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French Speed Camera Revolt Intensifies
Speed camera casualty total rises to 870 across France while Dutch anti-camera activists decorate photo radar for Christmas.

French speed camera burns
A decade ago France decided to mandate that anyone driving in France carry a government-approved, high-visibility yellow vest within easy reach from the driver's seat. That health-and-safety mandate is today a rallying symbol for those protesting the anti-motorist policies of President Emmanuel Macron. An Ifop poll released Friday found that two-thirds of the French public remained sympathetic to the "yellow vest" cause that kicked off with opposition to the global warming tax on gasoline and diesel fuel, along with the lowering of speed limits enforced by photo radar (view poll in a 700k PDF file).

The public's pushback is once again being felt by the automated ticketing machines. Auto Plus has raised its estimates of the total number of speed cameras damaged or destroyed since July from 600 to 870, while Le Parisien noted that French government declined to provide an official tally of the number of speed cameras destroyed for fear of encouraging vigilantes to intensify efforts.

Department-wide Effects
In the Vendee department, a pair of cameras in Bellevigny were torched, as was the camera on the RD 937 near Belleville-sur-Vie. Trash bags covered the ring road camreas in La Roche, and a photo of Macron blinded the speed camera on the RD747 near Saint-Vincent-sur-Graon. As of Tuesday, only one in five speed cameras in the Nord and Pas-de-Calais departments was able to issue a ticket. Simply by disabling the A16 camera at Calais for a month deprives the government of 756,000 euros (US$857,000) in revenue. In the Seine-et-Marne department, 22 out of 28 cameras no longer function. Likewise, only one of the 26 speed cameras in the Puy-de-Dome department was capable of issuing tickets as of Wednesday. The only functional camera in Royat had spraypaint cleaned from its lens on Tuesday. In Creuse, 10 out of 15 cameras are down. Correze fared better than most departments with only 6 of 21 speed cameras affected as of Friday.

Less Destructive Attacks
RCI reported that speed cameras across Guadeloupe, an archipelago in the Caribbean, are being covered with trash bags, tarps or other material to keep them temporarily blinded. Garbage bags also kept red light cameras on the Boulevard du 8-Mai and La Rue Ernest-Perochon in Saint-Jean-de-Thouars from ticketing motorists. Festive vigilantes in Vic-en-Bigorre celebrated the season by covering the speed camera on the RD917 with a Christmas gift box labeled "Joyeux Noel." In Tinchebray, the camera on the RD924 was bagged. The device had been set up on Tuesday and was no longer able to issue tickets by Friday. In Yssingeaux, a large green trash can was used to cover the RD103 speed camera, but vigilantes also added orange paint to the lens to keep it from issuing tickets again easily.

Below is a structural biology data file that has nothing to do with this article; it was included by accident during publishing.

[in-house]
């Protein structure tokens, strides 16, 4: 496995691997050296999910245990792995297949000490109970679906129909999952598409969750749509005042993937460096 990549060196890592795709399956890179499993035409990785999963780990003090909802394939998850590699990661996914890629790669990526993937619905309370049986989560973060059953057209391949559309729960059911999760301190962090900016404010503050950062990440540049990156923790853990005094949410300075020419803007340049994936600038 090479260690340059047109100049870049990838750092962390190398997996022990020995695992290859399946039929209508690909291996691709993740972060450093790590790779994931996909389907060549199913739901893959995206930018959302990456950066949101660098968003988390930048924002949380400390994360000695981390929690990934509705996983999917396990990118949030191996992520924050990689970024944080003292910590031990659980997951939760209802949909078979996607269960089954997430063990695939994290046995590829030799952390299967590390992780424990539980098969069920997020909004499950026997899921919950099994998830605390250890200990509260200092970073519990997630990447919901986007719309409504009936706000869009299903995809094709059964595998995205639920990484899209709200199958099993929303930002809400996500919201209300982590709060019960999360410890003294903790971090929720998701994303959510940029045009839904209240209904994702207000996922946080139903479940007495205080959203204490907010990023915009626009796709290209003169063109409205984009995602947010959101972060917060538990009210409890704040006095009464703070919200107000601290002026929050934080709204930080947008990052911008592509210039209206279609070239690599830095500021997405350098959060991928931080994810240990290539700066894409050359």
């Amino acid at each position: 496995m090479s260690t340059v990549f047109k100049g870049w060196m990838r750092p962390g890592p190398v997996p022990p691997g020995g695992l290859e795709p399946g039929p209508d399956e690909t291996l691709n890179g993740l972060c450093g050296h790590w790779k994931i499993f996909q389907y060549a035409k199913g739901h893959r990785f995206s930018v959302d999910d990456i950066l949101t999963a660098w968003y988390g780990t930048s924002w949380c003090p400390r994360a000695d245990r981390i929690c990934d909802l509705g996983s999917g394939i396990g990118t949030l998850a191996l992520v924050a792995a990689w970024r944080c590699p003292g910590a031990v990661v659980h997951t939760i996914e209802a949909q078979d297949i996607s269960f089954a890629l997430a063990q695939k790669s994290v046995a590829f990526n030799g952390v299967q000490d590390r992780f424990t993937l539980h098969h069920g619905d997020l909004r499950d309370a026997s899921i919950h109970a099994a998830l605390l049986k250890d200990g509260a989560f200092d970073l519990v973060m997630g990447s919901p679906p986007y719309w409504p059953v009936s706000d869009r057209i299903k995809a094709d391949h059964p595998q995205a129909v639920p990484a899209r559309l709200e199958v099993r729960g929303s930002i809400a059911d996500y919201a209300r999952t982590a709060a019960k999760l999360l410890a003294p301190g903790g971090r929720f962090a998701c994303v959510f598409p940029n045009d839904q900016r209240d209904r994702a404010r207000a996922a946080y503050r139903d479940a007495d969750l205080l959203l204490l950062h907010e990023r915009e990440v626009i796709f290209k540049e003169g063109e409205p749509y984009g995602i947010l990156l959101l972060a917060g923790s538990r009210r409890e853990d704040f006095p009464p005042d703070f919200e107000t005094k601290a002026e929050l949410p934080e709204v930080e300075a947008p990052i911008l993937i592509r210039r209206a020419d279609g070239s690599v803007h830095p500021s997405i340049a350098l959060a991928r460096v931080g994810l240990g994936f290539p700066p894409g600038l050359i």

On Tuesday, yellow spraypaint blinded the speed camera in Arras. A gallon of yellow paint was also dumped on the automated ticketing machine in Sainte-Sigolene, while orange paint was used on the RN88 near Monistrol-sur-Loire and black for the camera in Bas-en-Basset. Last week Monday, the speed camera on the RD7 in Mathieu was both covered in a plastic bag and spraypainted yellow.

Camera Burning
On the Caribbean island of Martinique, vigilantes on Friday put the speed camera on the N6 in Le Francois to the torch, followed on Thursday by the RN2 speed camera in Bellefontaine being set ablaze. Likewise the A16 camera in Saint-Leonard, which had recently been wrapped in bubble wrap was set on fire last week Sunday.

Back on the continent this Sunday, the charred remains of a trio of speed cameras were found on the RD1084 in Amberieu-en-Bugey, the A42 near Lyon and on the RD20 in Saint-Vulbas. On Saturday, vigilantes used burning tires to destroy the speed camera on the RD946 in Vouziers. The same thing happened to the automated ticketing machine on the N4 in Bannost-Villegagnon.

On Thursday, vigilantes set fire to the speed camera on the RN88 in Severac-le-Chateau. On Wednesday, flames consumed the mobile speed camera on the N79 in Charolles. Similarly, the camera on the N5 near Yves-Gomezee was set on fire that evening. On Tuesday, intense flames took out the speed camera on the RD1062 in Mertzwiller. The speed camera on the RN141 in Lavigerie was roasted following the weekend torching of the D1000 camera in Soyaux. In Quimper, the RN165 speed camera found itself scorched, as did the D900 camera in Perpignan. In Frontenay-Rohan-Rohan, the RD248 speed camera was set ablaze. Last week Monday, the RN88 speed camera in Saint-Chamond -- a frequent target of attacks -- was completely burned. On the day before that, the speed camera on the A16 that had recently been covered in bubble wrap has now been torched. On the previous day, the speed camera on the D700 in Plaintel was burned.

In Culemborg, The Netherlands, two vigilantes on Wednesday dressed in the purple garb of Zwarte Piet (a traditional character in the Dutch celebration of St. Nicholas' Eve) so that they could cover the speed camera on the N320 in a wrapped, cardboard gift box, preventing it from issuing tickets, CulemborgZO reported.

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